- Introducing the Philosophy of Technology
- What Is Living and What Is Dead in Classic European Philosophy of Technology?
- Philosophy of Technology between the Continental and Analytic Traditions
- Whence and W(h)ither Technology Ethics
- Styles of Objectivity in Scientific Instrumentation
- Engineering Knowledge
- The Epistemic Role of Technical Functions
- Revisiting Smartness in the Smart City
- Philosophy of Technology as Politics
- Postcolonialism and Technologies of Identification
- Rawls, Information Technology, and the Sociotechnical Bases of Self-Respect
- Freedom in an Age of Algocracy
- (Bio)technology, Identity, and the Other
- The Technological Uncanny as a Permanent Dimension of Selfhood
- Technology and the Ontology of the Virtual
- Using Philosophy of Language in Philosophy of Technology
- What Is It Like to Be a Bot?
- Technological Multistability and the Trouble with the Things Themselves
- Understanding Engineering Design and Its Social, Political, and Moral Dimensions
- Virtual Reality Media and Aesthetics
- Evaluation, Validation, and Management in Design
- Urban Aesthetics and Technology
- Science Fiction Futures and (Re)visions of the Anthropocene
- A Framework for Thawing Value Conflicts in the GMO Debate
- The Minded Body in Technology and Disability
- Outer Space as a New Frontier for Technology Ethics
- Technology, Cognitive Enhancement, and Virtue Ethics
- Towards an Existential and Emancipatory Ethic of Technology
- Why Confucianism Matters in Ethics of Technology
- Reflections on Promises and Perils Thinking for Emerging Technologies
- The Empirical Turn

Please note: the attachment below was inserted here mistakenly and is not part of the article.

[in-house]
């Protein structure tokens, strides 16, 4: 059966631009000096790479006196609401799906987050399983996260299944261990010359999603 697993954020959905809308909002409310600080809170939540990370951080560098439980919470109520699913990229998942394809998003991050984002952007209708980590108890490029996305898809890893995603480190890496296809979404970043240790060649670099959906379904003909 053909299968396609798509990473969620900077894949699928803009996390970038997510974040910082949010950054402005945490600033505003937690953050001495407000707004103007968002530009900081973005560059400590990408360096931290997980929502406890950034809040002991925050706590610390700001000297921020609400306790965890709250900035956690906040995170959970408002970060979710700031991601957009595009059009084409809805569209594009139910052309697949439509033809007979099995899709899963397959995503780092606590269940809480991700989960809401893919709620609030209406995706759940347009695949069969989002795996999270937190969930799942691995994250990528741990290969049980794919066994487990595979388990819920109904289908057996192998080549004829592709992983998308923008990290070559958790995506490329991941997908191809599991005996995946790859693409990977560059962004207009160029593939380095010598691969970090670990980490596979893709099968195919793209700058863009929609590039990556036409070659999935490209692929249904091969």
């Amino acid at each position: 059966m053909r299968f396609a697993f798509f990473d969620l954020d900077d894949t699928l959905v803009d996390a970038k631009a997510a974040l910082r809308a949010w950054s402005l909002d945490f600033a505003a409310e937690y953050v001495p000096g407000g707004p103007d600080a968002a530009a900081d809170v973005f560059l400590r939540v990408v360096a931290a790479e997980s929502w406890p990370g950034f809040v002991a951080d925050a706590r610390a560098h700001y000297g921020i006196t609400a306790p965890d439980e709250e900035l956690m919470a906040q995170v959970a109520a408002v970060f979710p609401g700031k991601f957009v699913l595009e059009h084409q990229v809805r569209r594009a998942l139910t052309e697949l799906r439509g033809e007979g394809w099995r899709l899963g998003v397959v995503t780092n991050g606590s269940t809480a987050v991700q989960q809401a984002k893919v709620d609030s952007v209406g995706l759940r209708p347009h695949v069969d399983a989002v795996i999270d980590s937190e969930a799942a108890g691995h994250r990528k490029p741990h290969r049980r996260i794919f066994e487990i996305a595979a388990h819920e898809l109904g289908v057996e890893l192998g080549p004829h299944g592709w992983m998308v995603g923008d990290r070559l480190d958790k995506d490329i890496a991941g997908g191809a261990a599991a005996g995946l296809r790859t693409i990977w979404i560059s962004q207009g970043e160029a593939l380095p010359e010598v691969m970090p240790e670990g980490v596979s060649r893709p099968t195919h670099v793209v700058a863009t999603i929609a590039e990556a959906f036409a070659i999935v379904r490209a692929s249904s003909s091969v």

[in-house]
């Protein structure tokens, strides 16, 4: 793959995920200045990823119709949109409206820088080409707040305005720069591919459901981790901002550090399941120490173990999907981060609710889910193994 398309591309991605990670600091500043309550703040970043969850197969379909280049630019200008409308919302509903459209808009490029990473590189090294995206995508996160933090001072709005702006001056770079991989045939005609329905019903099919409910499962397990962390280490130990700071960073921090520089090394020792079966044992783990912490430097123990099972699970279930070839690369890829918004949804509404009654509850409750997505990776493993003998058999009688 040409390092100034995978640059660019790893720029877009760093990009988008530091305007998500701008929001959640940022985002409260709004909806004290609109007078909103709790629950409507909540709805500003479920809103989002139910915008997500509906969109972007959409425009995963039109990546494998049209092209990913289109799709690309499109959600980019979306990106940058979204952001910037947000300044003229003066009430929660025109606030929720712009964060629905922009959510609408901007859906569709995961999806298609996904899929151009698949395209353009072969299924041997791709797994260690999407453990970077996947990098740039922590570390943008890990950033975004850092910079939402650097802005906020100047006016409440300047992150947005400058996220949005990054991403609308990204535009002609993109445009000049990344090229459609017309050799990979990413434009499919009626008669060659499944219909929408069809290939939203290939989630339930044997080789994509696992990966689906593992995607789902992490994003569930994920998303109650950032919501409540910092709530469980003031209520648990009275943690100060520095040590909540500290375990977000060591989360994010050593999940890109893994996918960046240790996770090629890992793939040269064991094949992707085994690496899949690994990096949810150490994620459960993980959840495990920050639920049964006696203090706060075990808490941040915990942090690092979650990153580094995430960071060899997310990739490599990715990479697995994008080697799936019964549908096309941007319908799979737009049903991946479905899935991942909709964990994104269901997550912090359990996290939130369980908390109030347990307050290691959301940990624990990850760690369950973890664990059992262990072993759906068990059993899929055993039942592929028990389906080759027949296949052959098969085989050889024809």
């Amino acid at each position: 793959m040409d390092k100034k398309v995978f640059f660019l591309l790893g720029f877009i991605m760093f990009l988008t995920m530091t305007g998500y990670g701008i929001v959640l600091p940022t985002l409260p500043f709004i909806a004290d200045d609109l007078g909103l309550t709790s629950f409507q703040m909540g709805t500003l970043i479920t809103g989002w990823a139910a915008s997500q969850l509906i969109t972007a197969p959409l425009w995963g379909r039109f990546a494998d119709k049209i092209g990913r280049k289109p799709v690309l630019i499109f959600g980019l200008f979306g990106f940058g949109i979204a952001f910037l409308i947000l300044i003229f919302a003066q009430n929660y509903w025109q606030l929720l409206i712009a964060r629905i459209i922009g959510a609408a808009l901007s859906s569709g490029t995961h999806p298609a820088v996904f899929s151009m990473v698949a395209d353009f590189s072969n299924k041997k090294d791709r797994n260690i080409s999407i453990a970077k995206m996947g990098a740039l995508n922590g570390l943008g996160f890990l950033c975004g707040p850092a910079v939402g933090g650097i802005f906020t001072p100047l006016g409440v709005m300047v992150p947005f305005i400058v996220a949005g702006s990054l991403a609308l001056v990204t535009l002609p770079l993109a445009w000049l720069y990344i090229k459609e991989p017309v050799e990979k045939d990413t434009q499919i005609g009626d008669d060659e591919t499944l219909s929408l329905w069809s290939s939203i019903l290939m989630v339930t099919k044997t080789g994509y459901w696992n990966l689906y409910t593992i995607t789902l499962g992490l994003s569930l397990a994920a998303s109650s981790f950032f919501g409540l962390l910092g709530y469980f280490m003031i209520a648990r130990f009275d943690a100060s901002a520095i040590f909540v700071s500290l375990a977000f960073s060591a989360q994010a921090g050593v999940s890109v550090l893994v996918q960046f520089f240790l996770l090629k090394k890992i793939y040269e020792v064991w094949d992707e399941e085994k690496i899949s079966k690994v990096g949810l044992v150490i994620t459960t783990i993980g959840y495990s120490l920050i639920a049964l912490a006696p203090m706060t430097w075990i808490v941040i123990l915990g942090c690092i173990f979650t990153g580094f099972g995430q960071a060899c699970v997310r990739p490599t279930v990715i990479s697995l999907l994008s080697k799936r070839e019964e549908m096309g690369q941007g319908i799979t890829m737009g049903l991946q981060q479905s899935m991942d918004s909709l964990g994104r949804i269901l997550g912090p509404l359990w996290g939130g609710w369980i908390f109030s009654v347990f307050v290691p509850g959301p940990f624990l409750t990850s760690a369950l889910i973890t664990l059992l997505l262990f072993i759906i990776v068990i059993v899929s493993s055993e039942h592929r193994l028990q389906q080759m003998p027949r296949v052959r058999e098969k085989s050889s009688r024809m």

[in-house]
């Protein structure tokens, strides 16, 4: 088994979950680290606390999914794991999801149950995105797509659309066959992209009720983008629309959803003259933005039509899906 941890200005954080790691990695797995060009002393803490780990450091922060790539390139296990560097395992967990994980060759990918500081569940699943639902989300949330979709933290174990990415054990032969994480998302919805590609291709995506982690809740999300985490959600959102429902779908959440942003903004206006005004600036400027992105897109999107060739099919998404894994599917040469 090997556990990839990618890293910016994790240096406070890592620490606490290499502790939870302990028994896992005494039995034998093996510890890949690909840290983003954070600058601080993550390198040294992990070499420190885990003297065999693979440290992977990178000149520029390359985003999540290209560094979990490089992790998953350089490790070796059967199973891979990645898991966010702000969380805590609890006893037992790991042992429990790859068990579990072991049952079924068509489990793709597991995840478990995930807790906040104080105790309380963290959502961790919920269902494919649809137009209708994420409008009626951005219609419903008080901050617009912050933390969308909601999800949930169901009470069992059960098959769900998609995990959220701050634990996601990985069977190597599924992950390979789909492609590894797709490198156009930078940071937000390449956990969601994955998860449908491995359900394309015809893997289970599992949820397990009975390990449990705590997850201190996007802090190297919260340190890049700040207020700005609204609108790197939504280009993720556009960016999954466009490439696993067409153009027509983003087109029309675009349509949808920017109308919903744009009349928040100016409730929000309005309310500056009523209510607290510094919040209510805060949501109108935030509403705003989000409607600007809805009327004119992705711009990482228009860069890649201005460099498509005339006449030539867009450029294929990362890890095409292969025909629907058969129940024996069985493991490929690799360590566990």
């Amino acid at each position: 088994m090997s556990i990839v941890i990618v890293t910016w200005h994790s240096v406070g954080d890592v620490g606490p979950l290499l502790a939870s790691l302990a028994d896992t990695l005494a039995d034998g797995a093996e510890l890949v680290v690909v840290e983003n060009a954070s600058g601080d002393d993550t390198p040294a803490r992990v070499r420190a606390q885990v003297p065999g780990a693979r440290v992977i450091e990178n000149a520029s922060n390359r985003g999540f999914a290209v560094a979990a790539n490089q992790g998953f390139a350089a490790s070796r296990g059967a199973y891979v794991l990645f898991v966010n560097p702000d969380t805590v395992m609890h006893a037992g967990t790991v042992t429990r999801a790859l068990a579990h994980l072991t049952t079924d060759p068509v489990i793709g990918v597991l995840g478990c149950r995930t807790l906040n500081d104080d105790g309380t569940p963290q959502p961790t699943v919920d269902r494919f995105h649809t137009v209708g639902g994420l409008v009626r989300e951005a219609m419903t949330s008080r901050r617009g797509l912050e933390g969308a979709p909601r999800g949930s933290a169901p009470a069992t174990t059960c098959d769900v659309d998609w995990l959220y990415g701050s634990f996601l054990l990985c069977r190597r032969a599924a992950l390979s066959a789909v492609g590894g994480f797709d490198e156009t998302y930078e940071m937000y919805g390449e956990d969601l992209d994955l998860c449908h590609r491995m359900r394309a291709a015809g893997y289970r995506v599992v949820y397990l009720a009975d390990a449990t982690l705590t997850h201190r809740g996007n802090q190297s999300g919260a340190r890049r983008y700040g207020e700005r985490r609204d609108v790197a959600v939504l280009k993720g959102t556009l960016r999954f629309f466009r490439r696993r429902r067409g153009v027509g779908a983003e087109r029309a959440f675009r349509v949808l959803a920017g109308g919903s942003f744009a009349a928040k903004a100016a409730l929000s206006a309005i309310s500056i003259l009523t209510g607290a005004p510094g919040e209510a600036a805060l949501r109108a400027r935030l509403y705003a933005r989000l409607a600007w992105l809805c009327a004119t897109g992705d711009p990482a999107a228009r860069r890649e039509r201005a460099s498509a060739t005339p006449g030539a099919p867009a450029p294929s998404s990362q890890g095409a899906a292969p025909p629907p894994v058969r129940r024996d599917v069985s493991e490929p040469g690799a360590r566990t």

- Care Ethics, Philosophy of Technology, and Robots in Humanitarian Action
Abstract and Keywords
Technological developments are among the most significant of influences on the arts and artistic practice. Several recent successful commercial releases of virtual reality headsets, including PlayStation 4 VR and the HTC Vive, are beginning to have a transformative influence on popular arts such as videogames. While VR technology has frequently led philosophers to speculate on metaphysical issues such as the ontological status of the worlds and objects depicted by the medium, what has been less discussed is how virtual media, as a vehicle for popular art, have the potential to reconfigure our experience of, and interaction with, depictive media. This chapter explores some of the issues in VR that will be of most interest to philosophers of the arts, including an analysis of virtuality and virtual media, and their relationship to earlier modes of perspectival depiction.
Senior Lecturer in Philosophy, Lincoln University New Zealand
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